Opponents of the GOP-proposed provision have been vocal, however, leaving the brain behind the BAT, Alan Auerbach, director of the UC Berkeley Center for Tax Policy, to defend his idea. “People who are concerned of the health of the retail sector should look around the world at value added taxes, which are very much like the BAT,” he said in a recent interview with Bloomberg. “Retail sectors are doing just fine in these countries and that wouldn’t be the case if the projections that the opponents are coming forward with for the U.S. provision were true.”
Auerbach acknowledged that the tax would create winners and losers. But he says the losers won’t be importers — they’ll be the companies that shift their profits to countries with low corporate tax rates, such as Ireland, which has a 12.5% rate.
Retail lobby groups argue that the industry would be far from “just fine” under the proposed provision. “The border adjustable tax has the exact opposite impact on retailer tax rates. It pushes [taxes] even higher, even with the statutory rate dropping to 20%,” RILA’s Dodge said. “Retailers expect to pay as much as 10 times what they are paying in taxes under the border adjustment tax. So, this is bad.”
Retail executives clearly agree. In February, more than 120 retailers and trade organizations launched a national coalition, dubbed “Americans for Affordable Products,” to argue that the tax would unfairly hit on consumers by raising the costs of clothing, food, medicine, gas and other household items.
The NRF is also concerned about the possible negative effects of the BAT, but David French, senior vice president of government relations at the trade association, recently said the tax is “hanging on by its fingernails.” Others, such as Senate Majority Whip John Cornyn, have said the proposal remains “on life support," casting doubt on its chances.
"There are really only a couple dozen supporters of this proposal. Most members of Congress are very concerned about it. They are not going to take a public position before the legislation is drafted, but in private, most of them are telling our members that they do not like it," French told Retail Dive. "They do not like the unintended consequences. They think there are risks associated with border adjustment that are not well understood. They do not believe currencies are going to adjust easily or quickly."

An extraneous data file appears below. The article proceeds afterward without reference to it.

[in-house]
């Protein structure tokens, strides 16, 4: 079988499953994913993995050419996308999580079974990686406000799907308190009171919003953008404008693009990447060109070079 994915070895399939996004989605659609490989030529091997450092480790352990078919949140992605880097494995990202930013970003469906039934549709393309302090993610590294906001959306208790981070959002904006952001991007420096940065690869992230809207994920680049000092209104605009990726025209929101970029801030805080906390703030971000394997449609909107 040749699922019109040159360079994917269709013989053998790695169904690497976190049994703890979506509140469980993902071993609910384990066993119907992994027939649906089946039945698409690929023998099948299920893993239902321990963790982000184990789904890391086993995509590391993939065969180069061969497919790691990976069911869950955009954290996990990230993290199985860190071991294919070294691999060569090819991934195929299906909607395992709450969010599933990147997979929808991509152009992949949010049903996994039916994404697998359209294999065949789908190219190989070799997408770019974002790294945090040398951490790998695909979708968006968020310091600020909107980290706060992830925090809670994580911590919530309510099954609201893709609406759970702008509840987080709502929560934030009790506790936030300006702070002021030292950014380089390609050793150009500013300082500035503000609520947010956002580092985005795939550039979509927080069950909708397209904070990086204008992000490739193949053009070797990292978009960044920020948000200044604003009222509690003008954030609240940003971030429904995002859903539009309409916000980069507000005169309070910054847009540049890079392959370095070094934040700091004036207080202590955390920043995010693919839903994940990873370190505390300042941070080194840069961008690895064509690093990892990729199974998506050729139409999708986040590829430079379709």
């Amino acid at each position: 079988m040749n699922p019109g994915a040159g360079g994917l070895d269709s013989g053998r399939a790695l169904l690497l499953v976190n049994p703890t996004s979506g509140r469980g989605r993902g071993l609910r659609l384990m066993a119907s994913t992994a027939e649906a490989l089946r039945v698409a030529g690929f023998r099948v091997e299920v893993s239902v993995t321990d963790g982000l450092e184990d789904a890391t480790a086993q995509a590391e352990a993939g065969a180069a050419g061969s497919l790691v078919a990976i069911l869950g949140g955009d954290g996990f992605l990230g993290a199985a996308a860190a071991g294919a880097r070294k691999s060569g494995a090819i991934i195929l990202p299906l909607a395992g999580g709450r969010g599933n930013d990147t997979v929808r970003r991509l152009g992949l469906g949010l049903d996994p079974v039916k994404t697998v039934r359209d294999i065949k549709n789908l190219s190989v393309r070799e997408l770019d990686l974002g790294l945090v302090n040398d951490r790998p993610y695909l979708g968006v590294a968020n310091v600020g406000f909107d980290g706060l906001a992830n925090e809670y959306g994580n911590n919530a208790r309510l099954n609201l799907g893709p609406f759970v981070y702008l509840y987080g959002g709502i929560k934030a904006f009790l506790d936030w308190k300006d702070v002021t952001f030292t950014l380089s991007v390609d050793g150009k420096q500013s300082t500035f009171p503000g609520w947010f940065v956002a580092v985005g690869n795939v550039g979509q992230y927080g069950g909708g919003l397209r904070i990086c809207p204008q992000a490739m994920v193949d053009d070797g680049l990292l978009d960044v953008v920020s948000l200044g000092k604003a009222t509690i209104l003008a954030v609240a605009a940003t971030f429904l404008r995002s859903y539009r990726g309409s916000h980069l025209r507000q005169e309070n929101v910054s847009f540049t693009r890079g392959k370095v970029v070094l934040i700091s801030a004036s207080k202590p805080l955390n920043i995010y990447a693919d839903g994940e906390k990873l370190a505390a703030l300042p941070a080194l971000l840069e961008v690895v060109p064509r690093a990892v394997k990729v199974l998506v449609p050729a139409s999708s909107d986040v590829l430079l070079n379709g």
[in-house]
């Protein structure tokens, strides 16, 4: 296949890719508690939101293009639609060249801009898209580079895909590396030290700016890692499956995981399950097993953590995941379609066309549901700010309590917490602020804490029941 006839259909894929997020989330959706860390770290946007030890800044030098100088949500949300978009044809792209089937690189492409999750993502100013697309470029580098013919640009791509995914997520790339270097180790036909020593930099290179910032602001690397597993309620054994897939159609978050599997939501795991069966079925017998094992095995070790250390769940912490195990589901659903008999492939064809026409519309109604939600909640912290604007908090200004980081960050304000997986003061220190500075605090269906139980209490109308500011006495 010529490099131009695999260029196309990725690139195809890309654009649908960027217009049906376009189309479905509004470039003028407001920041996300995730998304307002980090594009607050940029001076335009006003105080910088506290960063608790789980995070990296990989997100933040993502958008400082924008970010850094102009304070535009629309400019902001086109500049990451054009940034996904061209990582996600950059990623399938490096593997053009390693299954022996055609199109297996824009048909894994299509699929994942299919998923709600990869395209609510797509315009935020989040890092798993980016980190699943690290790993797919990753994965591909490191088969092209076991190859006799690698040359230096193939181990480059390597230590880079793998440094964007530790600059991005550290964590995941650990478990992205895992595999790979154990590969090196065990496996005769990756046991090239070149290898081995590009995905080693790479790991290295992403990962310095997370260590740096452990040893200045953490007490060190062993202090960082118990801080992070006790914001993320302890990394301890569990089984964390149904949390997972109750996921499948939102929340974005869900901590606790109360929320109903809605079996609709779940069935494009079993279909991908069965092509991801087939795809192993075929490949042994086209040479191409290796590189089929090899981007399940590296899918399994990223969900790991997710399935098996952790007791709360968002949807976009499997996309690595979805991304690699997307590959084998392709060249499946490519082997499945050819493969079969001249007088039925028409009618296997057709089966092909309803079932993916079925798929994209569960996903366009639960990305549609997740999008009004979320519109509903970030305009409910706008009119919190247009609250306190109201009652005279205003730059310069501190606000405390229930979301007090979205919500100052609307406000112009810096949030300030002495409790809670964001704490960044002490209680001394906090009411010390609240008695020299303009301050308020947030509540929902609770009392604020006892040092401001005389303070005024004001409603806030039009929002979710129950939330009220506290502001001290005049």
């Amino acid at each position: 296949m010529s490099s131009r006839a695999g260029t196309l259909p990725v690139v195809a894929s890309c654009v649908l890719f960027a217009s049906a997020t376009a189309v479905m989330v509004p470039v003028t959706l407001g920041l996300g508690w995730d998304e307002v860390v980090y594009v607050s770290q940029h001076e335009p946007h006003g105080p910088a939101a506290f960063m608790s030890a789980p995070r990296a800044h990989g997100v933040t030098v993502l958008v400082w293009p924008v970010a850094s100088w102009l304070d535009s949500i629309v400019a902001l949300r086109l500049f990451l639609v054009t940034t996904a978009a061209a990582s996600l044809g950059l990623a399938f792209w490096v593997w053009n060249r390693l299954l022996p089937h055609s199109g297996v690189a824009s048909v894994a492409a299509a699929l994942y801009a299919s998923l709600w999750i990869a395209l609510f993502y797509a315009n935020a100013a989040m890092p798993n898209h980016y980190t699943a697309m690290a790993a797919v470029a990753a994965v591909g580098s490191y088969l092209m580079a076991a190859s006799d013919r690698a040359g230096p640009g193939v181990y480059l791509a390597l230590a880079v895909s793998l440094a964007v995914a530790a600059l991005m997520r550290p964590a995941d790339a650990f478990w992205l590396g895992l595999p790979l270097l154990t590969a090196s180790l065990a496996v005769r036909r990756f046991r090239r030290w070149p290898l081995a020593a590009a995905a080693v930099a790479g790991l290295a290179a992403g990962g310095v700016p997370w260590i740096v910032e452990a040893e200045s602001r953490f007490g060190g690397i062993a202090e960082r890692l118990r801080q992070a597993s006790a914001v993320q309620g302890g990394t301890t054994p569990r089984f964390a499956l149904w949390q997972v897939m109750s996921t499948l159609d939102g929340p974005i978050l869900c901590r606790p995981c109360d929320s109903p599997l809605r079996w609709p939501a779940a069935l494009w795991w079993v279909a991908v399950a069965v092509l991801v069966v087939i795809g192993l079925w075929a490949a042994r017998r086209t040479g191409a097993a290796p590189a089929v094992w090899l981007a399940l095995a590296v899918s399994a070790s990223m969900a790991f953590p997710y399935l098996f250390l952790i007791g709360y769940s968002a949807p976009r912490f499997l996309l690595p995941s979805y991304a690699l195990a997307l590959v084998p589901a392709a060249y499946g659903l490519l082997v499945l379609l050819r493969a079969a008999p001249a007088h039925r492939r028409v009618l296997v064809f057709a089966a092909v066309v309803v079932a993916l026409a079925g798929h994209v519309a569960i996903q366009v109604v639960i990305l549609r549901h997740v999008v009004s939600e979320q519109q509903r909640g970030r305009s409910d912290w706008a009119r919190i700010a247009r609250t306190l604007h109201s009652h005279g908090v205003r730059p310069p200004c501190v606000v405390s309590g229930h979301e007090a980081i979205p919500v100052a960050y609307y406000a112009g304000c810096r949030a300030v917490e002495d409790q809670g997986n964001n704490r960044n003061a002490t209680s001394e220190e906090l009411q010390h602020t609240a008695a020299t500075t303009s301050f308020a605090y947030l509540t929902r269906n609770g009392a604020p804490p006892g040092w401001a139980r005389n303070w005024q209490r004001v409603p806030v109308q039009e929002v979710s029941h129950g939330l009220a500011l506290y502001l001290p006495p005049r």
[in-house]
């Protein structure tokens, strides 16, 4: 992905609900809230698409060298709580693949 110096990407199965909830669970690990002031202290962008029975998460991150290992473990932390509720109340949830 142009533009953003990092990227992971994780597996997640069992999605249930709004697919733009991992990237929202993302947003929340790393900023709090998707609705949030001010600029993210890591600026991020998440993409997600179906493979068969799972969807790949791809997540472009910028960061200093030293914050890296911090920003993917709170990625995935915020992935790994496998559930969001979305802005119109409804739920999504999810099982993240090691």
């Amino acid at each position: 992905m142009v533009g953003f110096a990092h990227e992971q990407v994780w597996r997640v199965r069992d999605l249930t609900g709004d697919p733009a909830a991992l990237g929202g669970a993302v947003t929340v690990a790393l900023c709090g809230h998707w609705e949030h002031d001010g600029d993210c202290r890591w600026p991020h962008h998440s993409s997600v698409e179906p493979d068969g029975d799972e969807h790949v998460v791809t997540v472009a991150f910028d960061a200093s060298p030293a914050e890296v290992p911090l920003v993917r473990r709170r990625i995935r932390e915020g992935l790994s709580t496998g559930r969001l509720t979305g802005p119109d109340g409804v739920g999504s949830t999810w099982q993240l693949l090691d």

But the tax is far from dead on arrival — and retailers won't be quick to dismiss its chances. Senior tax executives from major retail companies, who sit on the NRF's taxation committee, are scheduled to sit down with members of Congress on Wednesday to discuss the tax proposal. While it's still unclear how many representatives are for and against the proposal, the retail lobby is gearing up for a fight — and for good reason, too.
The impact of the border adjustment tax on retailers
The border adjustment tax has the power to punish consumer wallets and retailer bottom lines. Retailers most at risk of the BAT include importers with high domestic revenues, especially those in the footwear and apparel space, who could see earnings per share cut by at least 50%, according to a January Cowen & Co. report emailed to Retail Dive.
“We expect retailers with lower average unit retail prices to have difficulty passing cost increases to consumers and thus margins will be severely impacted in order to preserve unit volume,” according to the report. Apparel and footwear brands would have to immediately raise prices by the high-teen rates, which could spur profitability to drop by 20-70%, depending on a mix of business decisions.
Considering their dependence on imported goods, the retailers that would hit the hardest include: Target, Wal-Mart, Gap, Ascena, American Eagle Outfitters, Abercrombie & Fitch, Urban Outfitters and ELF Beauty. These companies are left with a difficult question if the proposed tax makes it into law: Can — and should — they pass the tax on to consumers?
"Millions and millions of consumers would see significantly higher prices if the bill is put through as it's currently structured."
Oliver Chen, retail analyst at Cowen & Co., writes in the report that those with less commodities, strong brand equity and “newness” are better positioned to increase costs. Others could face larger challenges if consumers aren’t willing to shell out, however.
Considering that most of the products Target sells are imported from abroad, CEO Brian Cornell said at an investor day earlier this month that he expects prices to jump up between 15% and 25% under the border adjustment tax. "Millions and millions of consumers would see significantly higher prices if the bill is put through as it's currently structured," he said, via The Street.
But where there are losers, there are also winners: The report says TJX Cos., Ross Stores and Ulta are just a few of the retailers that are least at risk of the tax because they use vendors instead of direct production; therefore, they are better positioned to put pressure on merchants to incur some of the increased costs as opposed to taking them on in full themselves.
Time for retailers to act?